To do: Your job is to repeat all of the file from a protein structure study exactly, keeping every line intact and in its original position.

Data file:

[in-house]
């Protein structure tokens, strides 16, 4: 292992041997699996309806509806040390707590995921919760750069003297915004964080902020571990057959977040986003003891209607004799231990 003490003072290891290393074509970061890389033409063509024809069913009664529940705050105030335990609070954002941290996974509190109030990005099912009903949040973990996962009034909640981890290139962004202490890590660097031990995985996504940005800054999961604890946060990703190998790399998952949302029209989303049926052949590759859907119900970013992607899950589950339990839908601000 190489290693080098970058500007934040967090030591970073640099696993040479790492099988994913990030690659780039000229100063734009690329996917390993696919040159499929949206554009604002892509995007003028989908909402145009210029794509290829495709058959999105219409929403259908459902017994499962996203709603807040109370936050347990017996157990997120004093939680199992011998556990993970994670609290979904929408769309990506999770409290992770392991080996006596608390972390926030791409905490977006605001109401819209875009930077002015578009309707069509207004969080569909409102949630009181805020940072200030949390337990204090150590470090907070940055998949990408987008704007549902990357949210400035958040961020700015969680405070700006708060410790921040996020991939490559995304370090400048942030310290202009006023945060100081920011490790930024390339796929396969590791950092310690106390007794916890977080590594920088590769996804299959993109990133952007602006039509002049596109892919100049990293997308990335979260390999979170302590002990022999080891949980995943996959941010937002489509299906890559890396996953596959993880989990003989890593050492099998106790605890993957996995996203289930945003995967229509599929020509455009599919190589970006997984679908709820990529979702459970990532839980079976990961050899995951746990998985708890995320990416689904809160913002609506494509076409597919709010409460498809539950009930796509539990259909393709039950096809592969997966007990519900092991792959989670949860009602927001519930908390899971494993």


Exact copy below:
[in-house]
């Protein structure tokens, strides 16, 4: 292992041997699996309806509806040390707590995921919760750069003297915004964080902020571990057959977040986003003891209607004799231990 003490003072290891290393074509970061890389033409063509024809069913009664529940705050105030335990609070954002941290996974509190109030990005099912009903949040973990996962009034909640981890290139962004202490890590660097031990995985996504940005800054999961604890946060990703190998790399998952949302029209989303049926052949590759859907119900970013992607899950589950339990839908601000 190489290693080098970058500007934040967090030591970073640099696993040479790492099988994913990030690659780039000229100063734009690329996917390993696919040159499929949206554009604002892509995007003028989908909402145009210029794509290829495709058959999105219409929403259908459902017994499962996203709603807040109370936050347990017996157990997120004093939680199992011998556990993970994670609290979904929408769309990506999770409290992770392991080996006596608390972390926030791409905490977006605001109401819209875009930077002015578009309707069509207004969080569909409102949630009181805020940072200030949390337990204090150590470090907070940055998949990408987008704007549902990357949210400035958040961020700015969680405070700006708060410790921040996020991939490559995304370090400048942030310290202009006023945060100081920011490790930024390339796929396969590791950092310690106390007794916890977080590594920088590769996804299959993109990133952007602006039509002049596109892919100049990293997308990335979260390999979170302590002990022999080891949980995943996959941010937002489509299906890559890396996953596959993880989990003989890593050492099998106790605890993957996995996203289930945003995967229509599929020509455009599919190589970006997984679908709820990529979702459970990532839980079976990961050899995951746990998985708890995320990416689904809160913002609506494509076409597919709010409460498809539950009930796509539990259909393709039950096809592969997966007990519900092991792959989670949860009602927001519930908390899971494993």